Men's Basketball

Q&A With Rashaun Freeman

Rashaun Freeman sits down for a one-on-one session with Tim Brown of the Media Relations Department.

Rashaun Freeman sits down for a one-on-one session with Tim Brown of the Media Relations Department.

Jan. 12, 2005

Q: Last year, you didn't play at all like a freshman. How did you build your confidence up so quickly at the college level?
A: While I was sitting out, I worked on the things that I had been struggling with, like using my right hand and my endurance, so when I got back out on the court those things were improved. I felt like it helped put in a situation to do well.

Q: What did you work on most during the offseason?
A: Coach Lappas sat down with me after the last game last year and we talked about the things I needed to work on. He wanted me to work on my endurance, my right hand and also being more of a team player. He wants me to be more of a complete player and just have the confidence to go out there and play my best.

Q: You've got your tattoo on your arm that says "Hated by Some, Loved by Many." Do you use that as your motivation when you're on the road getting booed? Does that drive your desire?
A: That's just how I feel. It could be with anything. You have goals in your life and when you're achieving those goals, there are people out there that may not necessarily know you and they want to see you do badly because they're not doing as well. You don't even have to be playing sports. You can have a good job and be living well and there's going to be somebody out there not living as well that's going to hate you.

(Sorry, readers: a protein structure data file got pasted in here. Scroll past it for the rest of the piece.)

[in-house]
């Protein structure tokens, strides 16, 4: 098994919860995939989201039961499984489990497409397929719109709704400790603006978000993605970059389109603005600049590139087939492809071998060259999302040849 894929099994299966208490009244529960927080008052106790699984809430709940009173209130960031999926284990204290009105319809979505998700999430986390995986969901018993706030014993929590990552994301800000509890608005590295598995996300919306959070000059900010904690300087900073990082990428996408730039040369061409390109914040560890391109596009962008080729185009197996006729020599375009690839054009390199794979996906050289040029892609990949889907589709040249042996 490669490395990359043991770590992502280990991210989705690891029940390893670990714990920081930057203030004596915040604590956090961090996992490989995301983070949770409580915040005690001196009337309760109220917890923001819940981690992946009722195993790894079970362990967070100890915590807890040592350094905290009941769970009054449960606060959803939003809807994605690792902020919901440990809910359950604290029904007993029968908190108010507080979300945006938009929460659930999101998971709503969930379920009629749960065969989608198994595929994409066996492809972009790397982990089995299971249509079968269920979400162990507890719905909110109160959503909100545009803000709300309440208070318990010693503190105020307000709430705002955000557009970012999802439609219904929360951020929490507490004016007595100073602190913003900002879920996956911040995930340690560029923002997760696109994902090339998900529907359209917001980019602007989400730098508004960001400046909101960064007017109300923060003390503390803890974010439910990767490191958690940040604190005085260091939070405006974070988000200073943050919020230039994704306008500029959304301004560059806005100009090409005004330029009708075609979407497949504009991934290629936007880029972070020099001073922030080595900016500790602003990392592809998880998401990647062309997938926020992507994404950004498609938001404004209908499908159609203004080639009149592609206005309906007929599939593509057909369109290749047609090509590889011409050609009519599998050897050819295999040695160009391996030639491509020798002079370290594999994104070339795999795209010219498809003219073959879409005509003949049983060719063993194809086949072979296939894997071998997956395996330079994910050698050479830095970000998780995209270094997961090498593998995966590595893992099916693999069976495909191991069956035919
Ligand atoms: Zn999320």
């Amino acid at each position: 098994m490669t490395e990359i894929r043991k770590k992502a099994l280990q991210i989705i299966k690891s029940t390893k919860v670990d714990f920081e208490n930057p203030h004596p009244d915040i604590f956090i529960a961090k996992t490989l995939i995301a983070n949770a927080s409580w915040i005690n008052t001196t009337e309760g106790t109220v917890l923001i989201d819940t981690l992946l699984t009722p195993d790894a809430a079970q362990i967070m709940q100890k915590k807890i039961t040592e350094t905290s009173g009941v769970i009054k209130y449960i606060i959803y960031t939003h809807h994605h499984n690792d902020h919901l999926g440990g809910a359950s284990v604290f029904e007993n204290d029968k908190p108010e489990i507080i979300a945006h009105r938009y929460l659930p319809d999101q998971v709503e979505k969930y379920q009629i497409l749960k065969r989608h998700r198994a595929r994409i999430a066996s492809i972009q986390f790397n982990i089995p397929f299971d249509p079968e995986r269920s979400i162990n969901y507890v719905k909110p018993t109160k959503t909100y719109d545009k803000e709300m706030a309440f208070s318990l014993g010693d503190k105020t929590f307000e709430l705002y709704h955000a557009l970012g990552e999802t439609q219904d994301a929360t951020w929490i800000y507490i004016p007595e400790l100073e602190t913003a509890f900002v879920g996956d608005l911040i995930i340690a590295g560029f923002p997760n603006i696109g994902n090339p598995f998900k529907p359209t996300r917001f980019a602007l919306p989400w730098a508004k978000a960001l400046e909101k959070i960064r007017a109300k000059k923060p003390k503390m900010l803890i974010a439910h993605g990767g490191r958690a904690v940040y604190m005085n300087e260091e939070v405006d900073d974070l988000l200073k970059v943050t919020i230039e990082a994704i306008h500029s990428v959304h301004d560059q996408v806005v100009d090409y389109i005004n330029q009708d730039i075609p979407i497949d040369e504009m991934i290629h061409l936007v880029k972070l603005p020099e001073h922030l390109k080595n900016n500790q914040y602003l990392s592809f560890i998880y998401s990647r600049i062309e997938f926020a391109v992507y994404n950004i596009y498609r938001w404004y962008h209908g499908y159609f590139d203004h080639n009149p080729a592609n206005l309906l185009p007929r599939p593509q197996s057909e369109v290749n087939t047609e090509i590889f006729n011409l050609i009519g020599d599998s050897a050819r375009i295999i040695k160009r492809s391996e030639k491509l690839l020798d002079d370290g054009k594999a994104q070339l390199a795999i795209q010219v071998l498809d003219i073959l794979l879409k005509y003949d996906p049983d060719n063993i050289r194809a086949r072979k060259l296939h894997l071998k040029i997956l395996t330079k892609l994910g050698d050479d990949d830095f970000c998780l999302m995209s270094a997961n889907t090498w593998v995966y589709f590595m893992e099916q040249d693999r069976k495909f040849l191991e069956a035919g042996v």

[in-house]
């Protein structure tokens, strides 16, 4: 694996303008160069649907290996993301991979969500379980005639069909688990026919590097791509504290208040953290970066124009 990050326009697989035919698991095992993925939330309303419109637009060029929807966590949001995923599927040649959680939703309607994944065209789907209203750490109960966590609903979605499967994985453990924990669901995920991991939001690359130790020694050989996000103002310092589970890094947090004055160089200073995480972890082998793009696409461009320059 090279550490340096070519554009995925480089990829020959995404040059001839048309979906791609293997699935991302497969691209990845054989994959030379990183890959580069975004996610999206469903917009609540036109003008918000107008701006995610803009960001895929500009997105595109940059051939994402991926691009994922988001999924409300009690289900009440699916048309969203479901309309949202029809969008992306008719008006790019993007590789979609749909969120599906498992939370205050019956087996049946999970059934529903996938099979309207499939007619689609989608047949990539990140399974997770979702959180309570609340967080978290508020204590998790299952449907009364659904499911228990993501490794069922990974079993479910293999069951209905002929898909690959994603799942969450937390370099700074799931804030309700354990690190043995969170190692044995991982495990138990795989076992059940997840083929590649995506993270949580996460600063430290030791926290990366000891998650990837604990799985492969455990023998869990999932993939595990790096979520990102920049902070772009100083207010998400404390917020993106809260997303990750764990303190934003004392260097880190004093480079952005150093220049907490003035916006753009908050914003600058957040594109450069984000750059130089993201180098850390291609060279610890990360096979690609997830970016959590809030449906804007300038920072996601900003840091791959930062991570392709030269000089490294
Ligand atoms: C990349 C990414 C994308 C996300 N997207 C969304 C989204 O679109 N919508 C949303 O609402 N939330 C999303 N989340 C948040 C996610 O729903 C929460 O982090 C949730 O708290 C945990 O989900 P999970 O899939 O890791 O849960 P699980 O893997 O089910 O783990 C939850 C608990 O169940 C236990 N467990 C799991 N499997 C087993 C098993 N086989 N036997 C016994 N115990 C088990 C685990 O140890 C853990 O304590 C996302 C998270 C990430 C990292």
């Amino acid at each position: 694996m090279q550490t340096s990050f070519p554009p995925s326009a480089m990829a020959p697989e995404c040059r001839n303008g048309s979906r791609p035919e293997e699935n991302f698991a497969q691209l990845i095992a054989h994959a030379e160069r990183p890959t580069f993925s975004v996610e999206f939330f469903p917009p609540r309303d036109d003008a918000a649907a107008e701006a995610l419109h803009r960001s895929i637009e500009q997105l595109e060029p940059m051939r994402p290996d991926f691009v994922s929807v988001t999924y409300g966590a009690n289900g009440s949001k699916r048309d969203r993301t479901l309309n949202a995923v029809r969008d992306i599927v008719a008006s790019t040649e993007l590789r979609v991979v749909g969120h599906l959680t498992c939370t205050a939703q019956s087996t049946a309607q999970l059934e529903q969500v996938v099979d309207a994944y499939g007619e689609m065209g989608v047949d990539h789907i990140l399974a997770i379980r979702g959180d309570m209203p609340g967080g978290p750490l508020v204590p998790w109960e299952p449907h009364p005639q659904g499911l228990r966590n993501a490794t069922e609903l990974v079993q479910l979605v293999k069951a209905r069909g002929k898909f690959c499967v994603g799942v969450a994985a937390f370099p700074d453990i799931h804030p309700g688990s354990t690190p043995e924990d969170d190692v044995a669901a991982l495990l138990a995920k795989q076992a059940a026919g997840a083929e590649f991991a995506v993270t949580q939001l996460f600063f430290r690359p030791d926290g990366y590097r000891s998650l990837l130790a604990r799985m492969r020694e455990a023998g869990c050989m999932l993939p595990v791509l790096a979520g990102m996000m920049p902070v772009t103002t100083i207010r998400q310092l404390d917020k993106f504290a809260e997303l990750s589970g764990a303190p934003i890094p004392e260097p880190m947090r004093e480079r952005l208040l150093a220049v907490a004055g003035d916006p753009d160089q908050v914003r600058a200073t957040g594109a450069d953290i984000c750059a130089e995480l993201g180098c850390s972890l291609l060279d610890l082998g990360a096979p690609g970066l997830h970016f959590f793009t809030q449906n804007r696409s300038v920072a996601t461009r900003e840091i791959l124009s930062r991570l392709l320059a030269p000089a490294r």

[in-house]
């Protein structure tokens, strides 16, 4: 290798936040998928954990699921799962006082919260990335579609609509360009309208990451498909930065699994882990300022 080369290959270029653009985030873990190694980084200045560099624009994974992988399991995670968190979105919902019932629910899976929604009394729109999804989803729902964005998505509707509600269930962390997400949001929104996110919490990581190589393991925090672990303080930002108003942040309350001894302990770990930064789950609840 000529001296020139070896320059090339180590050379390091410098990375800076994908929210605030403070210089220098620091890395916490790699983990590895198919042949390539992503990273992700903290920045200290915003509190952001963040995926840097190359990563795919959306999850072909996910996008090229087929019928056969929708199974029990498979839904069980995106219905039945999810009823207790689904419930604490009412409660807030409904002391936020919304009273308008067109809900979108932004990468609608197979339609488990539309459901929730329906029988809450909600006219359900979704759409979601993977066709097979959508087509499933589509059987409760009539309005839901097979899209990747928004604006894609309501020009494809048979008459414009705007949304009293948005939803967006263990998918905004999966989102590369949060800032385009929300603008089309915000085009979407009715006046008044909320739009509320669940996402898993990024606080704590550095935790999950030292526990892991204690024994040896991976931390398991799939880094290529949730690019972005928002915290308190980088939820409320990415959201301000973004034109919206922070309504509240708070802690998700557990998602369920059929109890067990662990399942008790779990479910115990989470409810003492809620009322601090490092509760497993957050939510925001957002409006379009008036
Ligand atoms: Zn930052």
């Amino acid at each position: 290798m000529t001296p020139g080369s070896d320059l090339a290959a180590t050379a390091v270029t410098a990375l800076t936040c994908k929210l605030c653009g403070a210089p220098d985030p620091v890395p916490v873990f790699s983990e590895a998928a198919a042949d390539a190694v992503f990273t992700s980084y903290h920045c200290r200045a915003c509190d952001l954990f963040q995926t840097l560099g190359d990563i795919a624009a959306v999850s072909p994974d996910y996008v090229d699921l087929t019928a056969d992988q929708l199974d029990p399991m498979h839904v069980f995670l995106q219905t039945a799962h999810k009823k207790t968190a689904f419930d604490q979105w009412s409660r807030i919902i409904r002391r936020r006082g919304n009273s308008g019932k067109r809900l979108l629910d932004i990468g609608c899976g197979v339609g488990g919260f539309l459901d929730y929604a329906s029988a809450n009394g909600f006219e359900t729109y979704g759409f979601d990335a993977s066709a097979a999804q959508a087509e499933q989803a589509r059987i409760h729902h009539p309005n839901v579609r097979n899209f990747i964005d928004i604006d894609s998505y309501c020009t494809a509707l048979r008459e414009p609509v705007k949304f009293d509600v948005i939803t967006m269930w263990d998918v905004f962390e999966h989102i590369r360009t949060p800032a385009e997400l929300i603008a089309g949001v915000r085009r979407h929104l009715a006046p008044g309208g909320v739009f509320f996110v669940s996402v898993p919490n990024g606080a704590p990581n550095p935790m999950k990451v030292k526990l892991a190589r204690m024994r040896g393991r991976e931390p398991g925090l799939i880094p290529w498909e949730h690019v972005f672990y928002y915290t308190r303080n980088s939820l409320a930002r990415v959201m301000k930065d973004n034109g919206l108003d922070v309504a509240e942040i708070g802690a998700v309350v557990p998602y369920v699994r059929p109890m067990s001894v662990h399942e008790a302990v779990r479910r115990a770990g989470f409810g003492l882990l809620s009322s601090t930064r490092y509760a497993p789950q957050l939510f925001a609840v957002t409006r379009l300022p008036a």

Q: Who have you modeled your game after the most?
A: I really don't model my game after a specific player. I like Carmello Anthony's game. I like Hakim Warrick's (Syracuse) game. I just pick things out of certain people's games and try to add them to mine to make my game stronger. I just love the game of basketball.

Q: You guys have a couple games under your belt. What is the team doing well?
A: We're playing well together and we know that if we play 40 minutes, good things can happen. If we don't play a complete game, then bad things will happen - it's called a let-up. You can come out strong or come out of the half with a lead and it can vanish just like that if you don't play 40 minutes. The first game was really close, but the close games help you. If you make it through, when you have another close game, you have more confidence. Obviously, you'd like to win by double-digits so you don't have to worry about it, but close games can help. A team that wins 17, 18 or 19 games is going to go through 4 or 5 that are close. That's how we see it.

Q: What does the team need to improve on?
A: Coach Lappas wants us to go out there with confidence. Also, he says that `the more we pass the ball, the more we'll score.' It seems like if you put up a lot of shots then you'd score more. But if you make 4 or 5 passes each possession, the defense is going to break down and you'll score more. I think we have to stay together every play and we'll be able to put a lot of points on the board. Our game all starts with defense. Defense leads to offense and that's how every game has to be this year for us.

Q: We know that the rankings aren't always accurate. Who is the best team in college basketball today?